Perspectives of Older Kidney Transplant Recipients on Kidney Transplantation

Jule Pinter, Camilla Hanson, Jeremy Chapman, Germaine Wong, Jonathan Craig, Jane Schell, Allison Tong

Research output: Contribution to journalArticlepeer-review

36 Citations (Scopus)


Background and objectives Older kidney transplant recipients are susceptible to cognitive impairment, frailty, comorbidities, immunosuppression-related complications, and chronic graft failure, however, there has been limited focus on their concerns and expectations related to transplantation. This study aims to describe the perspectives of older kidney transplant recipients about their experience of kidney transplantation, self-management, and treatment goals to inform strategies and interventions that address their specific needs. Design, setting, participants, & measurements Face-to-face semistructured interviews were conducted with 30 kidney transplant recipients aged 65–80 years from five renal units in Australia. Transcripts were analyzed thematically. Results Six themes were identified: restoring vitality of youth (with subthemes of revived mindset for resilience, embracing enjoyment in life, drive for self-actualization); persisting through prolonged recovery (yielding to aging, accepting functional limitations, pushing the limit, enduring treatment responsibilities); imposing sicknesses (combatting devastating comorbidities, painful restrictions, emerging disillusionment, anxieties about accumulating side effects, consuming treatment burden); prioritizing graft survival (privileged with a miracle, negotiating risks for longevity, enacting a moral duty, preserving the last opportunity); confronting health deterioration (vulnerability and helplessness, narrowing focus to immediate concerns, uncertainty of survival); and value of existence (purpose through autonomy, refusing the burden of futile treatment, staying alive by all means). Conclusions Older kidney transplant recipients felt able to enjoy life and strived to live at their newly re-established potential and capability, which motivated them to protect their graft. However, some felt constrained by slow recuperation and overwhelmed by unexpected comorbidities, medication-related side effects, and health decline. Our findings suggest the need to prepare and support older recipients for self-management responsibilities, clarify their expectations of post-transplant risks and outcomes, and provide assistance through prolonged recovery after kidney transplantation.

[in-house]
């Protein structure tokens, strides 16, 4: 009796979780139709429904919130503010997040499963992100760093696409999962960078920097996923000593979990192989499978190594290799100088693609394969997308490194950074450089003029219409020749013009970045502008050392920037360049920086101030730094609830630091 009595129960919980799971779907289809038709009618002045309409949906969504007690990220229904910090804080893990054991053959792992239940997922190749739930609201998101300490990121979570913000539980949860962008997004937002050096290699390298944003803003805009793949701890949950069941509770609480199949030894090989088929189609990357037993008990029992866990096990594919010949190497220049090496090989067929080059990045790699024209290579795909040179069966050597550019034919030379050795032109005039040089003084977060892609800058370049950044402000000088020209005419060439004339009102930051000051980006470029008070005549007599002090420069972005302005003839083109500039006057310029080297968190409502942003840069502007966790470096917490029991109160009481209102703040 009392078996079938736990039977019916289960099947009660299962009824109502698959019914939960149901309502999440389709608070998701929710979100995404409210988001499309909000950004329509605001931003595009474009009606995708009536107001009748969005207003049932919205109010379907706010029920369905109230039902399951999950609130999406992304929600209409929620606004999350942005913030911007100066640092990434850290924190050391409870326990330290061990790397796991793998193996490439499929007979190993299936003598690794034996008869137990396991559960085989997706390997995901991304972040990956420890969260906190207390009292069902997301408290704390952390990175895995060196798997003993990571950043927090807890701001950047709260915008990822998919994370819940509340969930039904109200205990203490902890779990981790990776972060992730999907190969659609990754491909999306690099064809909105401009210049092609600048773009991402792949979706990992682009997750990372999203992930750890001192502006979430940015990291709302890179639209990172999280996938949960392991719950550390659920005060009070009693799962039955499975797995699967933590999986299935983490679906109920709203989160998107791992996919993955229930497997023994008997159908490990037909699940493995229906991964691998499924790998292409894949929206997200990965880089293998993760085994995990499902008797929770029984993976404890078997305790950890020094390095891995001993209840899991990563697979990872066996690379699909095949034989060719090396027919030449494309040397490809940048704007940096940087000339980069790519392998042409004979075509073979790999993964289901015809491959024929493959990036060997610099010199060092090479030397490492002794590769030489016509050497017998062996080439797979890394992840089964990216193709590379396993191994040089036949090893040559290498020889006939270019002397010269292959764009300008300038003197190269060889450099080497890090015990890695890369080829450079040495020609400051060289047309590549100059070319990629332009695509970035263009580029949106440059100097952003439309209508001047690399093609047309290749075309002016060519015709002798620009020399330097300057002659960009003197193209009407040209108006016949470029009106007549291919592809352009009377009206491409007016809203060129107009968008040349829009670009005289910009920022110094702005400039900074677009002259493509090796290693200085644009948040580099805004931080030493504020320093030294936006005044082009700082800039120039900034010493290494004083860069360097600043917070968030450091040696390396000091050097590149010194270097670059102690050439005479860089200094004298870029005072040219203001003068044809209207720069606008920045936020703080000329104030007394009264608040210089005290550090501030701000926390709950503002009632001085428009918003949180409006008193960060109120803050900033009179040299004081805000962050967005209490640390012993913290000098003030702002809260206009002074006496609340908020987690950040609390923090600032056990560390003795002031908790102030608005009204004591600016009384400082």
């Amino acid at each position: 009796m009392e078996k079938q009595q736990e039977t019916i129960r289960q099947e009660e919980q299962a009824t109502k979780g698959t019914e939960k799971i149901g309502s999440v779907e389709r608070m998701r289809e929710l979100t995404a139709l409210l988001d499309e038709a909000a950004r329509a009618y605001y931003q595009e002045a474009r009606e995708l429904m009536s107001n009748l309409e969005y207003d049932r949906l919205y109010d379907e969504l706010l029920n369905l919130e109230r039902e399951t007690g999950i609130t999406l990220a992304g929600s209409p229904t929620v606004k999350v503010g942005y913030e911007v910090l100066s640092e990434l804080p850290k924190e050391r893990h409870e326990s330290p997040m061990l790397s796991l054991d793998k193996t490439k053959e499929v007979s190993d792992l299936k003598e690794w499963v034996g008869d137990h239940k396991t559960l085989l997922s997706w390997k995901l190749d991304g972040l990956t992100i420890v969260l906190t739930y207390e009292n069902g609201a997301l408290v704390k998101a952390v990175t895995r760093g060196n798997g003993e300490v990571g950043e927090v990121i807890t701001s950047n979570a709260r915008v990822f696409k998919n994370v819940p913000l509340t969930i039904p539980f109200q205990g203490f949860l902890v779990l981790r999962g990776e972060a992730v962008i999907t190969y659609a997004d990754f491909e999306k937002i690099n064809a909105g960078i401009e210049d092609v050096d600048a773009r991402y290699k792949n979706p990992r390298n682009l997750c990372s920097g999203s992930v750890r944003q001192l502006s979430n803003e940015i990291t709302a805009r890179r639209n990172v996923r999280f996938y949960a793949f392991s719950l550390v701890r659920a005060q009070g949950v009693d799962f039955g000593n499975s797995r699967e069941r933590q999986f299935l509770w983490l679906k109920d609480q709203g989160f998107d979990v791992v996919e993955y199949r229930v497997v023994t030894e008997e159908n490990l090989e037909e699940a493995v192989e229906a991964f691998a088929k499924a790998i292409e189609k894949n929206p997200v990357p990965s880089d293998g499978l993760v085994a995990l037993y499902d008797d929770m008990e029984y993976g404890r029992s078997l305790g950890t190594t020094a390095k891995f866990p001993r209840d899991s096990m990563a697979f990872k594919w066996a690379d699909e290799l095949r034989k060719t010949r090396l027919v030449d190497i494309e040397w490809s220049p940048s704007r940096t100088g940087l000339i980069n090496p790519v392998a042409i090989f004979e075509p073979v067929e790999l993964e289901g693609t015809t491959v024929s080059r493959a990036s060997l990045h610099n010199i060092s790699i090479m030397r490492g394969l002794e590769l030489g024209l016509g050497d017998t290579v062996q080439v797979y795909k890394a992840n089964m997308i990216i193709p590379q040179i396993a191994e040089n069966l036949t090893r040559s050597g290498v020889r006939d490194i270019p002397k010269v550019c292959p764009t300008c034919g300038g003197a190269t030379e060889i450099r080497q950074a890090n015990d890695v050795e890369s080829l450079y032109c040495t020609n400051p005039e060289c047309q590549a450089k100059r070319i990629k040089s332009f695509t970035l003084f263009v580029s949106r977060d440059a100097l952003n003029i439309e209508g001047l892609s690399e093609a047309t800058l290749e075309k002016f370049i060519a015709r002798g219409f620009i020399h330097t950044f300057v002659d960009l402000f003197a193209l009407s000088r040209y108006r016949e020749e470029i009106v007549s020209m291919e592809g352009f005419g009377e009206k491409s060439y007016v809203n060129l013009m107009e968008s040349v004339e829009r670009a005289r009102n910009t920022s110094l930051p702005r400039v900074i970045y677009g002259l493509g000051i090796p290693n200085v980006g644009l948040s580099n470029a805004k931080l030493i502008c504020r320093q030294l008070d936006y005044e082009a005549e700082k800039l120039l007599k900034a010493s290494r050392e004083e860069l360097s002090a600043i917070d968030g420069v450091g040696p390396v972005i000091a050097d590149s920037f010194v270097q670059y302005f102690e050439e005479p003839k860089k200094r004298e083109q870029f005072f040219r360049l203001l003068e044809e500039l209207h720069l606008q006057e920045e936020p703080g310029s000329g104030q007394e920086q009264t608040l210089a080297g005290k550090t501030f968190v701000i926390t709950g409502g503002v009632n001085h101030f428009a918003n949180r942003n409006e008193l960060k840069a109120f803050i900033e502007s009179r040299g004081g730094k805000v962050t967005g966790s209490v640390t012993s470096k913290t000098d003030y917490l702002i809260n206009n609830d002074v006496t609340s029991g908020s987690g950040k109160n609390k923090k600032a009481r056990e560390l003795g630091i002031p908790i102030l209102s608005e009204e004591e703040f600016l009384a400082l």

Original languageEnglish
Pages (from-to)443-453
Number of pages11
JournalClinical Journal of the American Society of Nephrology
Issue number3
Publication statusPublished - 2017


  • Adolescent
  • Aging
  • Anxiety
  • Australia
  • Cognition disorders
  • Comorbidity
  • Geriatric nephrology
  • Goals
  • Graft survival
  • Humans
  • Immunosuppression
  • Kidney transplantation
  • Longevity
  • Medical futility
  • Moral obligations
  • Motivation
  • Negotiating
  • Quality of life
  • Self-care
  • Ssstransplant recipients
  • Transplant outcomes
  • Uncertainty


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